Discriminating zooplankton communities in lakes with brook trout (Salvelinus fontinalis) and in fishless lakes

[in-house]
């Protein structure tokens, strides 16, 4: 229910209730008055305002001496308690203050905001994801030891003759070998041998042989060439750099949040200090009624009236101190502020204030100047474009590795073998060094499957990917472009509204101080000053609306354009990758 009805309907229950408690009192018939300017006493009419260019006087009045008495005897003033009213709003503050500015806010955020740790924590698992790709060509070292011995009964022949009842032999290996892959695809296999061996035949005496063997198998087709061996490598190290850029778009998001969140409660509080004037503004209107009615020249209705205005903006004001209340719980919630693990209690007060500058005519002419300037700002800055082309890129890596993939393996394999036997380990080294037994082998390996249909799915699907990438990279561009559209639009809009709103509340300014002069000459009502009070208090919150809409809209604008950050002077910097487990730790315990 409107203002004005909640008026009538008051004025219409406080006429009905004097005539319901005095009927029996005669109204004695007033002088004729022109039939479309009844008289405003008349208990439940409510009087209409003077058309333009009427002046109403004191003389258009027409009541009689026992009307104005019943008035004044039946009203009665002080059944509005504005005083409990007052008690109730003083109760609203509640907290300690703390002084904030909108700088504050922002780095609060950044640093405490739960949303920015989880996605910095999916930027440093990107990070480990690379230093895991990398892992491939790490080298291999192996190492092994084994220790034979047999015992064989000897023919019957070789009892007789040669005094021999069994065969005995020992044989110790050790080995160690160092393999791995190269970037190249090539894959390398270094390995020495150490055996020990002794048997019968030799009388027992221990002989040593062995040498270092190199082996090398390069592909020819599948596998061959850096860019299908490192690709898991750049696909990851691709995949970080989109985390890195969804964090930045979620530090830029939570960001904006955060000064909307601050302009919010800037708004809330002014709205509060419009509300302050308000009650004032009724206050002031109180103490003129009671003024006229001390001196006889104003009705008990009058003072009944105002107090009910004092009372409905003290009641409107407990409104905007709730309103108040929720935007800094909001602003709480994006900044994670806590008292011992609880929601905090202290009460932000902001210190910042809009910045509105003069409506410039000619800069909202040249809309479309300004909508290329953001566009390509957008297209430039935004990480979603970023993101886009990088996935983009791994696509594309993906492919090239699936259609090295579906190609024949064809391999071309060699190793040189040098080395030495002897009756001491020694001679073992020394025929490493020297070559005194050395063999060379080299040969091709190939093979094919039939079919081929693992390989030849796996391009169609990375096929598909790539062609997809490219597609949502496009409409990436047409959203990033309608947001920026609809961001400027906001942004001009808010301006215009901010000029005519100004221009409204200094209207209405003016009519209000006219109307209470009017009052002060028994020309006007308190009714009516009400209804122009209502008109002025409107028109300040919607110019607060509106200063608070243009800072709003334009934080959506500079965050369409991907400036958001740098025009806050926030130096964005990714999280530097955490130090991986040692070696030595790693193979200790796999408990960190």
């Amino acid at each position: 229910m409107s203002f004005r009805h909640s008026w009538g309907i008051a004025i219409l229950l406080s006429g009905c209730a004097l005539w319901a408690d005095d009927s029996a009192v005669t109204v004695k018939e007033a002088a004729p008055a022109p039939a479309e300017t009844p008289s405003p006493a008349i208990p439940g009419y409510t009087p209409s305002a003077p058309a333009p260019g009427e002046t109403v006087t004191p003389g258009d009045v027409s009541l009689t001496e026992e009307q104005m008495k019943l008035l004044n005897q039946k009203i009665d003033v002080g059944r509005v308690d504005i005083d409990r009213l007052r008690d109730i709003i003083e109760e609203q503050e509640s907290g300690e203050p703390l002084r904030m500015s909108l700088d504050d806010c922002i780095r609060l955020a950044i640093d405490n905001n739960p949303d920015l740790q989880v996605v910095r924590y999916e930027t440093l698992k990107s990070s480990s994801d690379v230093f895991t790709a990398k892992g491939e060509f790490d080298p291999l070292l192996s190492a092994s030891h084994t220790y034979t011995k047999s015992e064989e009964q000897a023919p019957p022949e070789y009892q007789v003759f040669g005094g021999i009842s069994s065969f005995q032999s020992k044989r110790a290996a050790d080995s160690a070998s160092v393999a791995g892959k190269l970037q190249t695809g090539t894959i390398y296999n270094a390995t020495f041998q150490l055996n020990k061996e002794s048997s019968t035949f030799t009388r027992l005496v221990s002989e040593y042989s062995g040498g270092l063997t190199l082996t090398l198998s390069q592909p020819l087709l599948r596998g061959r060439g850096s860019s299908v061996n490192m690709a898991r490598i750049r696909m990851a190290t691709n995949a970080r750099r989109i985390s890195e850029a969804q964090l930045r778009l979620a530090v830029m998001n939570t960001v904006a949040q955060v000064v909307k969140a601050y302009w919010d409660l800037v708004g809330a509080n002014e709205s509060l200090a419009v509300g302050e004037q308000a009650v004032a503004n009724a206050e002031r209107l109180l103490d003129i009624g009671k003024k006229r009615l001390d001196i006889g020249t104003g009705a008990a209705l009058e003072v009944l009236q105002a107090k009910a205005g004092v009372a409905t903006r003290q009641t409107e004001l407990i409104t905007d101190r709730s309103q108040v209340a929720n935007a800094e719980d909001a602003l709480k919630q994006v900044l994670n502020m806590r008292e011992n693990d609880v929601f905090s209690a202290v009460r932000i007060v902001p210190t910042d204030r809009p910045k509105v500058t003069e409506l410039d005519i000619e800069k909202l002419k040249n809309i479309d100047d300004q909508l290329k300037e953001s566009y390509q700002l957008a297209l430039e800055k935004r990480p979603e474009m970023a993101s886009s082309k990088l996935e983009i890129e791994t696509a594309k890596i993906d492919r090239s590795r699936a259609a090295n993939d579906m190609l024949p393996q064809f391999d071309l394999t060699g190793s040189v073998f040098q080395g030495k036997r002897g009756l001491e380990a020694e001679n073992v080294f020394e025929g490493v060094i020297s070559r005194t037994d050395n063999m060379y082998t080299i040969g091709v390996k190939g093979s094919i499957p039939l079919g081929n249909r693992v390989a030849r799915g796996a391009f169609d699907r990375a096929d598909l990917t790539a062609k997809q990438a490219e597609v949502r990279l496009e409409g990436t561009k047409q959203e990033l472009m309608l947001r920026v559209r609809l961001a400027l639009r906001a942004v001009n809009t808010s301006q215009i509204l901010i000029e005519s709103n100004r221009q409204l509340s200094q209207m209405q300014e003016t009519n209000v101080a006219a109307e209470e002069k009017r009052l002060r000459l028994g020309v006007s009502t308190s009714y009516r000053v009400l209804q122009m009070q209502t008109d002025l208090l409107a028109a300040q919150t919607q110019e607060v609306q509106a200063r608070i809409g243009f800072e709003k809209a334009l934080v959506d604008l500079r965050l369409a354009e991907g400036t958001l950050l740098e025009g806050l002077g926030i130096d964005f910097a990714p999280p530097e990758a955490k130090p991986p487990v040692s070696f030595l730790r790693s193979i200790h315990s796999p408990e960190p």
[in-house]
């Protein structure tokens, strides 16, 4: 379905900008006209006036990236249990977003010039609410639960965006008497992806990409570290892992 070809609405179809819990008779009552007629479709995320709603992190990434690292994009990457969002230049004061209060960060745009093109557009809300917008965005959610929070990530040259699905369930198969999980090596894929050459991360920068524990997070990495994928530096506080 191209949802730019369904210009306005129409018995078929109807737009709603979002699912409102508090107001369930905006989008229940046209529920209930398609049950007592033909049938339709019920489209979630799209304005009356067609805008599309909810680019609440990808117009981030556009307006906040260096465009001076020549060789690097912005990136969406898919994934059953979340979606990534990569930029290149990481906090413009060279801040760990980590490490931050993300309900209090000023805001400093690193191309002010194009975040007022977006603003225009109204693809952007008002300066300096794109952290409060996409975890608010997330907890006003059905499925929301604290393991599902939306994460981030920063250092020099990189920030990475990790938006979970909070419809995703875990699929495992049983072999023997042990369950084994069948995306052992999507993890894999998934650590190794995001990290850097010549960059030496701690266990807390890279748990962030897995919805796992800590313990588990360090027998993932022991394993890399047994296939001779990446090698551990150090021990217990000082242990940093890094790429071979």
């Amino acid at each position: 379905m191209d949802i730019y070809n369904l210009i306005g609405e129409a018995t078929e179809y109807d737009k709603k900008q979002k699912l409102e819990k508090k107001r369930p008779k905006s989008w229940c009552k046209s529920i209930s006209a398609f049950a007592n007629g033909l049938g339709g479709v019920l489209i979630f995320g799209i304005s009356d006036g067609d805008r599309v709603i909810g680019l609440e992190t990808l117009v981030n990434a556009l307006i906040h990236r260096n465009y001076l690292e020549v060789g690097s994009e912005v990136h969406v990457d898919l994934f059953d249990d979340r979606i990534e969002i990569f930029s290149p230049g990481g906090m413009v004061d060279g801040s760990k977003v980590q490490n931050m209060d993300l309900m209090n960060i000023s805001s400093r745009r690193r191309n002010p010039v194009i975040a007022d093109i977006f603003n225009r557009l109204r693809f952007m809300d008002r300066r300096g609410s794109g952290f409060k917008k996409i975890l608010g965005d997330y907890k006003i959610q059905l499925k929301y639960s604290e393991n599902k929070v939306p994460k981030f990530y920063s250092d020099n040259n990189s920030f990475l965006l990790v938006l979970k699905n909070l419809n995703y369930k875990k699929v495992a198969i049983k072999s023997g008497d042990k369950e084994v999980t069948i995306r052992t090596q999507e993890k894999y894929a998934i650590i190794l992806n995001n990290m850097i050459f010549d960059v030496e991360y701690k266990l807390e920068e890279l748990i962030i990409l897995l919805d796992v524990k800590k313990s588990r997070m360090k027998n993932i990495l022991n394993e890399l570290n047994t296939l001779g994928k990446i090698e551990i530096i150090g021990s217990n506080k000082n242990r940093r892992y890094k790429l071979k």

Natural geographic barriers and escarpments inhibited the post-glacial colonization of many lakes by fish on the eastern Canadian Boreal Shield. Hence, fishless lakes containing freshwater communities that evolved without fish predation are commonly found on the Boreal Shield next to fish-present lakes. The aim of this study was thus to assess how different top-down control from fish or invertebrate predation structure zooplankton communities in eastern Canadian Boreal Shield lakes throughout the ice-free season. We examined zooplankton community characteristics using univariate indices such as abundance, richness (S), evenness (J'), diversity (H'), and multivariate species assemblages (Bray–Curtis dissimilarity) in 5 lakes with a single fish population, brook trout, Salvelinus fontinalis, and in 5 naturally fishless lakes throughout the ice-free season. The total abundance of zooplanktonic organisms was significantly higher in fishless lakes over the whole sampling period; this was related to the presence of small herbivorous species such as rotifers. Species assemblages of zooplankton were also significantly different between the 2 types of lakes throughout the season, principally due to the high abundance of rotifers and the scarcity of immature and mature daphnids in fishless lakes. Our results suggest that the low intensity of selective predation by brook trout on large herbivores and the heavy predation by Chaoborus americanus larvae on daphnids in fishless lakes appear to be the key factors for structuring the zooplankton community. Multivariate indicators identified patterns that were not revealed with the usual univariate indices, showing the importance of selecting appropriate indicators for the assessment of community structure.